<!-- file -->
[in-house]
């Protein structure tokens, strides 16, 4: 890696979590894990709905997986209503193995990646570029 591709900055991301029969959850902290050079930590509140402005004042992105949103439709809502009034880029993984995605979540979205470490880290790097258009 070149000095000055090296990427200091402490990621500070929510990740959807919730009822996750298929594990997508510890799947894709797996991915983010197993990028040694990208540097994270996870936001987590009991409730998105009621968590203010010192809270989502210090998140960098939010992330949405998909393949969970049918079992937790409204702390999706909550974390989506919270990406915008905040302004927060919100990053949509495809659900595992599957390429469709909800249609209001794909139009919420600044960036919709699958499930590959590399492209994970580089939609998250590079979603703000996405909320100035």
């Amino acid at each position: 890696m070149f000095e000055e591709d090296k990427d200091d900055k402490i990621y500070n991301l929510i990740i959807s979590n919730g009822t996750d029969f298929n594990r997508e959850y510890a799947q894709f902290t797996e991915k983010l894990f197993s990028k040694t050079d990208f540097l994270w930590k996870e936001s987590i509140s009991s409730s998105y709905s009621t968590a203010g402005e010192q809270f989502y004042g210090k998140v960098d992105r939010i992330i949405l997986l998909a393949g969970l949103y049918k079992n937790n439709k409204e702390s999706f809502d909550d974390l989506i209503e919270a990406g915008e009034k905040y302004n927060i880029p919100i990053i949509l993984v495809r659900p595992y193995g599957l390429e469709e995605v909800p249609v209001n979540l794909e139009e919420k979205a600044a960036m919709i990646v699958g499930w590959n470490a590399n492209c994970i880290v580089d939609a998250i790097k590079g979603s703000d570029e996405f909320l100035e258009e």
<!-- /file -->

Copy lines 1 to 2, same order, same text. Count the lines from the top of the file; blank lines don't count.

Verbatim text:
[in-house]
């Protein structure tokens, strides 16, 4: 890696979590894990709905997986209503193995990646570029 591709900055991301029969959850902290050079930590509140402005004042992105949103439709809502009034880029993984995605979540979205470490880290790097258009 070149000095000055090296990427200091402490990621500070929510990740959807919730009822996750298929594990997508510890799947894709797996991915983010197993990028040694990208540097994270996870936001987590009991409730998105009621968590203010010192809270989502210090998140960098939010992330949405998909393949969970049918079992937790409204702390999706909550974390989506919270990406915008905040302004927060919100990053949509495809659900595992599957390429469709909800249609209001794909139009919420600044960036919709699958499930590959590399492209994970580089939609998250590079979603703000996405909320100035």